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5.6 Writing a test case

The easiest way to prepare a new test case is to base it on an existing one for a similar situation. There are two major categories of tests: batch-oriented and interactive. Batch-oriented tests are usually easier to write.

The GCC tests are a good example of batch-oriented tests. All GCC tests consist primarily of a call to a single common procedure, since all the tests either have no output, or only have a few warning messages when successfully compiled. Any non-warning output constitutes a test failure. All the C code needed is kept in the test directory. The test driver, written in Tcl, need only get a listing of all the C files in the directory, and compile them all using a generic procedure. This procedure and a few others supporting for these tests are kept in the library module lib/c-torture.exp of the GCC testsuite. Most tests of this kind use very few Expect features, and are coded almost purely in Tcl.

Writing the complete suite of C tests, then, consisted of these steps:

Testing interactive programs is intrinsically more complex. Tests for most interactive programs require some trial and error before they are complete.

However, some interactive programs can be tested in a simple fashion reminiscent of batch tests. For example, prior to the creation of DejaGnu, the GDB distribution already included a wide-ranging testing procedure. This procedure was very robust, and had already undergone much more debugging and error checking than many recent DejaGnu test cases. Accordingly, the best approach was simply to encapsulate the existing GDB tests, for reporting purposes. Thereafter, new GDB tests built up a family of Tcl procedures specialized for GDB testing.

5.6.1 Hints on writing a test case

To preserve basic sanity, no should test ever pass if there was any kind of problem in the test case. To take an extreme case, tests that pass even when the tool will not spawn are misleading. Ideally, a test in this sort of situation should not fail either. Instead, print an error message by calling one of the DejaGnu procedures perror or warning. Note that using perror will cause the next text result to be reported as ‘UNRESOLVED’, so printing an error and allowing the test to fail is a good option.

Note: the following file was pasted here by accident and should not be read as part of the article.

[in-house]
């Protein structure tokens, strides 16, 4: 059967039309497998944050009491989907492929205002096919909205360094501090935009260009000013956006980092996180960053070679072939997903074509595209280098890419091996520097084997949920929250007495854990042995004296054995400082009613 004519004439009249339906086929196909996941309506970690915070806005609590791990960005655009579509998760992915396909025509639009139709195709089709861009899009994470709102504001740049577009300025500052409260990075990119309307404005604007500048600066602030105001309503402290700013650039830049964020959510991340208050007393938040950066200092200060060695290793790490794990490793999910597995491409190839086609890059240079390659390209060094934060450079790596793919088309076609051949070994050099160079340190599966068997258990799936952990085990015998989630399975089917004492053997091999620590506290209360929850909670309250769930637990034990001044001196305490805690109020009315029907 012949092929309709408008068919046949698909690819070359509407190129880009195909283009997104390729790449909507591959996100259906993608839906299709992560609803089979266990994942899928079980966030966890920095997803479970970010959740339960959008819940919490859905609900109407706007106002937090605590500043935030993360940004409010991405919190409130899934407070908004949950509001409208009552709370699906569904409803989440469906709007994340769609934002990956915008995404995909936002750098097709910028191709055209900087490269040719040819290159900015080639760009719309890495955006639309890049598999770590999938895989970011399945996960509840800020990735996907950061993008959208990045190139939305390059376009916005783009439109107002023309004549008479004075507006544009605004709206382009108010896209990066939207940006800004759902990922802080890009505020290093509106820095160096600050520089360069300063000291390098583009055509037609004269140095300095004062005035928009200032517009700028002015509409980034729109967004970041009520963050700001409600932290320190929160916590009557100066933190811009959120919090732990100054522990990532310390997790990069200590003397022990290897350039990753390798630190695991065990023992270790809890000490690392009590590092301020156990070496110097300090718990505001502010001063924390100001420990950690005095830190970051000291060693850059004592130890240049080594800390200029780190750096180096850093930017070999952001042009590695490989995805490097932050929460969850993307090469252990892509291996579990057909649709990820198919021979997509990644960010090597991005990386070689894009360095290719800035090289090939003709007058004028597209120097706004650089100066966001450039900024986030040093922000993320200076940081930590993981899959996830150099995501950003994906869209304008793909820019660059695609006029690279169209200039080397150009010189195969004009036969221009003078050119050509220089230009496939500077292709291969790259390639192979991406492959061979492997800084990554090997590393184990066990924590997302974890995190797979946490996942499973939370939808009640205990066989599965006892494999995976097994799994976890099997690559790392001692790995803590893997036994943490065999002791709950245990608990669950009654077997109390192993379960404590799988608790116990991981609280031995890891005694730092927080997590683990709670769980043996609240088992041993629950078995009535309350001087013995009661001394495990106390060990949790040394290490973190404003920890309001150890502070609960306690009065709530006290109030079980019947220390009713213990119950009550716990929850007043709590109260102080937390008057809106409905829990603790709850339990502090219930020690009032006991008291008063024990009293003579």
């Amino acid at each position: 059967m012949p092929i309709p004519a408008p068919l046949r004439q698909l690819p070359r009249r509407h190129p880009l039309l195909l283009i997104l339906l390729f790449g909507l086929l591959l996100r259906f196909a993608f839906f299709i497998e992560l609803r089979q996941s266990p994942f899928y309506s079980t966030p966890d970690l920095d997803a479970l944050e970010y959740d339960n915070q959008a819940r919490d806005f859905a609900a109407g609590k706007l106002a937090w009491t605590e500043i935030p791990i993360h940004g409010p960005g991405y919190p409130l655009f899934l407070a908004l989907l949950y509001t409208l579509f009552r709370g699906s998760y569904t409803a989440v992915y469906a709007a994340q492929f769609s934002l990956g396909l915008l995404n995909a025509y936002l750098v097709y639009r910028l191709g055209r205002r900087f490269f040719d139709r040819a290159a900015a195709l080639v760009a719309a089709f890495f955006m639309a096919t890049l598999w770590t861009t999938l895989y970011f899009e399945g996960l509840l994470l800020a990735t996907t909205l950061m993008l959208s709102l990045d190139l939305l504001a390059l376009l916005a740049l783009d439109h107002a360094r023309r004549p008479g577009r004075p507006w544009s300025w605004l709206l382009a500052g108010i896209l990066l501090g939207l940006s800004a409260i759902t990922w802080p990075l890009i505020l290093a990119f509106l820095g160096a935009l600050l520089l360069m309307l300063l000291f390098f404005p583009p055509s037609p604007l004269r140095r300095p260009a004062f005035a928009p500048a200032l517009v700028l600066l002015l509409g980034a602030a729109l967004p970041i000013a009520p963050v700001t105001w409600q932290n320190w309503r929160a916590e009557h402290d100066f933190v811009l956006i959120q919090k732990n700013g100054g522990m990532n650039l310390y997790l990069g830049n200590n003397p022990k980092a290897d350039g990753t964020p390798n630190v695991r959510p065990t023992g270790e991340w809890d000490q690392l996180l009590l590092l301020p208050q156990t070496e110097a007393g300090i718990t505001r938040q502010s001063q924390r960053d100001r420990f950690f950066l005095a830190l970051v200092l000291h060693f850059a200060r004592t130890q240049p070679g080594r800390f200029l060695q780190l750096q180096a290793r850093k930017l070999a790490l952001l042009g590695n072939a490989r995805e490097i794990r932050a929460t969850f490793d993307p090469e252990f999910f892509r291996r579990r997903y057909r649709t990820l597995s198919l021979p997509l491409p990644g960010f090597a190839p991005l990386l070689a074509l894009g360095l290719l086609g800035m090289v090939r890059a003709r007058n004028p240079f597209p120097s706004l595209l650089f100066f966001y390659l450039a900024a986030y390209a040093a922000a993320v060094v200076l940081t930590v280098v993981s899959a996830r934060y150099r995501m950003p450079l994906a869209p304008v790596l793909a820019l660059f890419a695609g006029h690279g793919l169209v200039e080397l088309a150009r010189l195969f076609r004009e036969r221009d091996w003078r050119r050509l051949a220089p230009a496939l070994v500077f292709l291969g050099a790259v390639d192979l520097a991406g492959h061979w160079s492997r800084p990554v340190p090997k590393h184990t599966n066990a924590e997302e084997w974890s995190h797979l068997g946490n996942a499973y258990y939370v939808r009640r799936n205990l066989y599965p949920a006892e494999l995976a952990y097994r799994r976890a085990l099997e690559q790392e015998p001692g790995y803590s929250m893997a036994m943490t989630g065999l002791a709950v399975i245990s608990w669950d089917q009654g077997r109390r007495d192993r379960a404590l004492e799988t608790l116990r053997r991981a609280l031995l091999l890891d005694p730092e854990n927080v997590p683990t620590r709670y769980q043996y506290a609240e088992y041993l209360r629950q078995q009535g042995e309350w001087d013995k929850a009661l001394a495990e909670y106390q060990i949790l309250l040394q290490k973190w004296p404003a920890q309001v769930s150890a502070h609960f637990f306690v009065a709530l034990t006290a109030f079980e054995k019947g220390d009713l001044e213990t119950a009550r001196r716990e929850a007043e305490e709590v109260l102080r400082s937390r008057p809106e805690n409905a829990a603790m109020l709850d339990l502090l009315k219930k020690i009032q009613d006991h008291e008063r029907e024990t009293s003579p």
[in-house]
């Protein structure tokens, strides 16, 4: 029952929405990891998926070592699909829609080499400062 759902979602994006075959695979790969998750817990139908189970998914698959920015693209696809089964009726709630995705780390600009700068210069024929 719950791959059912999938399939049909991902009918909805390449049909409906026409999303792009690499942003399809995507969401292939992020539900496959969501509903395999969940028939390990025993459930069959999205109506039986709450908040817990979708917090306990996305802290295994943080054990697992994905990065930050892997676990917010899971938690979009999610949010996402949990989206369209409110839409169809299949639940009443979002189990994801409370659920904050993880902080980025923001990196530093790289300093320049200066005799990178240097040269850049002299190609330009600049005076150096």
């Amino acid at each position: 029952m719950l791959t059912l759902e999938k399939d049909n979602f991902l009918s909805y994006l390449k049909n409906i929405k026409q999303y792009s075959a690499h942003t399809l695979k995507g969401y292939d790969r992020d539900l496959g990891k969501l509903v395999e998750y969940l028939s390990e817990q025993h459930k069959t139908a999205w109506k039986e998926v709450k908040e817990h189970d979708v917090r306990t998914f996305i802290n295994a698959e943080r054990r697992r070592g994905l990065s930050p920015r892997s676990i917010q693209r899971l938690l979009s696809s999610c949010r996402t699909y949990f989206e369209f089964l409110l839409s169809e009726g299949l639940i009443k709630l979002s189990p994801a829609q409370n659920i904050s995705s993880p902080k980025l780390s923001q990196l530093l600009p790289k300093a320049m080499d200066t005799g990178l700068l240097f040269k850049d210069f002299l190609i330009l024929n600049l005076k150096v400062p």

If you have trouble understanding why a pattern does not match the program output, try using the --debug option to runtest, and examine the debug log carefully.

If you use glob patterns, you will need to escape any ‘*’, ‘?’, ‘[’, ‘]’, and ‘\’ characters that are meant to match literally. If you use regular expressions, see the re_syntax(n) manual page from Tcl for the syntax details, and be sure to understand what punctuation characters match literally and what characters have special meanings in regular expressions.

Tcl has a few options for quoting; the most notable are ‘{}’ and ‘""’. These quotes behave differently: ‘{}’ must balance, while ‘""’ performs various interpolations. In ‘{}’ quotes, unbalanced ‘{’ or ‘}’ characters must be escaped with ‘\’ and these escapes are not removed; fortunately, backslash-escaped braces match literal braces in Tcl regular expressions. In ‘""’ quotes, any embedded ‘"’ characters must be escaped, a literal ‘$’ begins a variable substitution, and unescaped ‘[]’ introduce a Tcl command substitution.

Synchronization with the tested program

A DejaGnu testsuite executes concurrently with the programs that it tests. As a result, DejaGnu may see parts of the tested program’s output while the tested program is still producing more output. Expect patterns must be written to handle the possibility that incomplete output from the tested program will be considered for matching.

Expect reads the output from the tested program into an internal matching buffer and removes everything from the start of the buffer to the end of the match when a match is found. Any given character can be matched at most once, or skipped if a match is found starting later in the buffer or the buffer reaches its capacity. Anything left in the buffer after the end of the match remains in the buffer and is considered for the next expect command. If expect is invoked and no patterns match, Expect waits for more text to arrive. New text is appended to the buffer as it is read. If the buffer reaches its capacity, the entire contents of the buffer are discarded and Expect resumes reading.